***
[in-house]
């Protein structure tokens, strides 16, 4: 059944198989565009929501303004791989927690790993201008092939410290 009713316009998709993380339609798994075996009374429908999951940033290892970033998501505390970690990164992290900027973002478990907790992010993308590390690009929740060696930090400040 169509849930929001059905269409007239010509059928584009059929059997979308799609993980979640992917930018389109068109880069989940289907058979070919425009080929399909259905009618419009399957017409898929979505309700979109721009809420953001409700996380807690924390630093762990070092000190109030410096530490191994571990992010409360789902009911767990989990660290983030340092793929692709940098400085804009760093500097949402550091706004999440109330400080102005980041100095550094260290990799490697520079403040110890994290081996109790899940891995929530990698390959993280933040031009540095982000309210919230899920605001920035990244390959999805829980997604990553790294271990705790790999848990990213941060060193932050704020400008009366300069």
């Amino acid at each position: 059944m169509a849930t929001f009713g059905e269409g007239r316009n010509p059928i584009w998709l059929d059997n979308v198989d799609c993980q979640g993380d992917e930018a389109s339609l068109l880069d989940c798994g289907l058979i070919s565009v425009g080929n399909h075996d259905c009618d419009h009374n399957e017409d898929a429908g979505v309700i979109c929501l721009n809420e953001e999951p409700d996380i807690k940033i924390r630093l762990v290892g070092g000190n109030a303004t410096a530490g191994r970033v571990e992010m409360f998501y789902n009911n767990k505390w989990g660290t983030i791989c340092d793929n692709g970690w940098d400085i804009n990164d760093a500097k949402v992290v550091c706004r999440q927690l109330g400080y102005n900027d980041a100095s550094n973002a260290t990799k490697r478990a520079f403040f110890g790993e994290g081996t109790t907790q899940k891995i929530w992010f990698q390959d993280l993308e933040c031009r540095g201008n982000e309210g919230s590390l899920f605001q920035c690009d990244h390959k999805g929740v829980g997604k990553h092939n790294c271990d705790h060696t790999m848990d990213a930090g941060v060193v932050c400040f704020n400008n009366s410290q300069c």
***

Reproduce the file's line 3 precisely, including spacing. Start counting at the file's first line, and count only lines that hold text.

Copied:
């Amino acid at each position: 059944m169509a849930t929001f009713g059905e269409g007239r316009n010509p059928i584009w998709l059929d059997n979308v198989d799609c993980q979640g993380d992917e930018a389109s339609l068109l880069d989940c798994g289907l058979i070919s565009v425009g080929n399909h075996d259905c009618d419009h009374n399957e017409d898929a429908g979505v309700i979109c929501l721009n809420e953001e999951p409700d996380i807690k940033i924390r630093l762990v290892g070092g000190n109030a303004t410096a530490g191994r970033v571990e992010m409360f998501y789902n009911n767990k505390w989990g660290t983030i791989c340092d793929n692709g970690w940098d400085i804009n990164d760093a500097k949402v992290v550091c706004r999440q927690l109330g400080y102005n900027d980041a100095s550094n973002a260290t990799k490697r478990a520079f403040f110890g790993e994290g081996t109790t907790q899940k891995i929530w992010f990698q390959d993280l993308e933040c031009r540095g201008n982000e309210g919230s590390l899920f605001q920035c690009d990244h390959k999805g929740v829980g997604k990553h092939n790294c271990d705790h060696t790999m848990d990213a930090g941060v060193v932050c400040f704020n400008n009366s410290q300069c």